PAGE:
A company like Facebook cannot simply be carved up into geographical regions or have some services separated from others. Its product is a holistic user experience, and — if necessary — it could serve the whole world from a single base of operations. Creating a slew of mini-Facebooks that covered consumers from different states or countries wouldn’t remove any barriers, either, since the network and its uniform product would undoubtedly stay intact; dismantling such a popular product would probably end up hurting consumers more than helping them.
What are the alternatives? Governments could try to prevent Facebook from offering new services, in order to give new entrants a fighting chance. A more extreme possibility would be to nationalize the company or turn it into a public trust, forcing it to be run for consumers’ benefit. In eBay’s case, the solution might be to regulate its prices, as governments already do with utilities like water and electricity.
Yet any remedy that threatened to damage the company’s business or its value to shareholders could ultimately be ineffective or even counterproductive. Facebook, eBay, or any other Internet company could just relocate its headquarters to a friendlier regulatory climate, taking thousands of jobs with it — but with no interruption in its services. After all, the United States and the EU aren’t in the business of blocking websites the way China and many Middle Eastern countries do.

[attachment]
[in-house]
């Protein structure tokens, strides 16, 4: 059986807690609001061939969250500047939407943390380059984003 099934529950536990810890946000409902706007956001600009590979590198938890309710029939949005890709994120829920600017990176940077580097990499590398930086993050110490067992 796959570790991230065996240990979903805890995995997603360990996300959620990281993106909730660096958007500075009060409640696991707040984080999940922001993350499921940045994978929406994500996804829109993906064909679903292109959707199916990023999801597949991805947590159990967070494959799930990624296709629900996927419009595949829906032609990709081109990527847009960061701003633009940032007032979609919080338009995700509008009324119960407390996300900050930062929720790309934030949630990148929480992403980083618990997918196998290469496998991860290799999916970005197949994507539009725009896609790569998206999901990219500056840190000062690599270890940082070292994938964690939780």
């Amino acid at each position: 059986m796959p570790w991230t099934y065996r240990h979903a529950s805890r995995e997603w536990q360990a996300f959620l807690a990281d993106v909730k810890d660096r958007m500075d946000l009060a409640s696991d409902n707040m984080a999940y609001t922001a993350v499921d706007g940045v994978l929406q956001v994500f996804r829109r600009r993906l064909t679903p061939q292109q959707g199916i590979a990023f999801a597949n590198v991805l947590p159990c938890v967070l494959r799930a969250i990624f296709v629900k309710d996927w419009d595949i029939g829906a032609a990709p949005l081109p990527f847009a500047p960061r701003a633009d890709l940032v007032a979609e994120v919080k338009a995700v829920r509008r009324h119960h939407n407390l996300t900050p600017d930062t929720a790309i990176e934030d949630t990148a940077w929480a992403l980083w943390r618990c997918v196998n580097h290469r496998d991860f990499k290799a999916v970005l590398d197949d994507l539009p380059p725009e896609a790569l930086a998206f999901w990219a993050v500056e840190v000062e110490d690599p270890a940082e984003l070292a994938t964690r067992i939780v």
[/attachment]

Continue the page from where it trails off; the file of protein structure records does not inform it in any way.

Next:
It’s tough to find a solution that would truly promote competition without destroying the Internet giants’ valuable contributions to the global economy. These companies are part of a new species of global business not anticipated by decades-old antitrust legislation or standard theories of industrial organization. Right now, the world doesn’t have the right jurisdictions, tools, or even ideas to deal with them. So do we just have to live with their virtual monopolies, whatever prices they decide to charge and whatever services they deign to offer?
Not necessarily. When government fails to act, or can’t, consumers still have a choice. In early December, changes to the policy on ownership of photos at Instagram, a Facebook subsidiary, led to outcries among users and in the media. Even though Instagram dropped the changes after three days, thousands of users had already switched to or at least tried other services.
The next step is for consumers to organize themselves so that they can confront potential abuses. If they speak with one voice, the companies will listen and even consult with them before pursuing new strategies. Why? Because the billion-plus Facebook and eBay users aren’t just customers — they’re also the companies’ most important assets.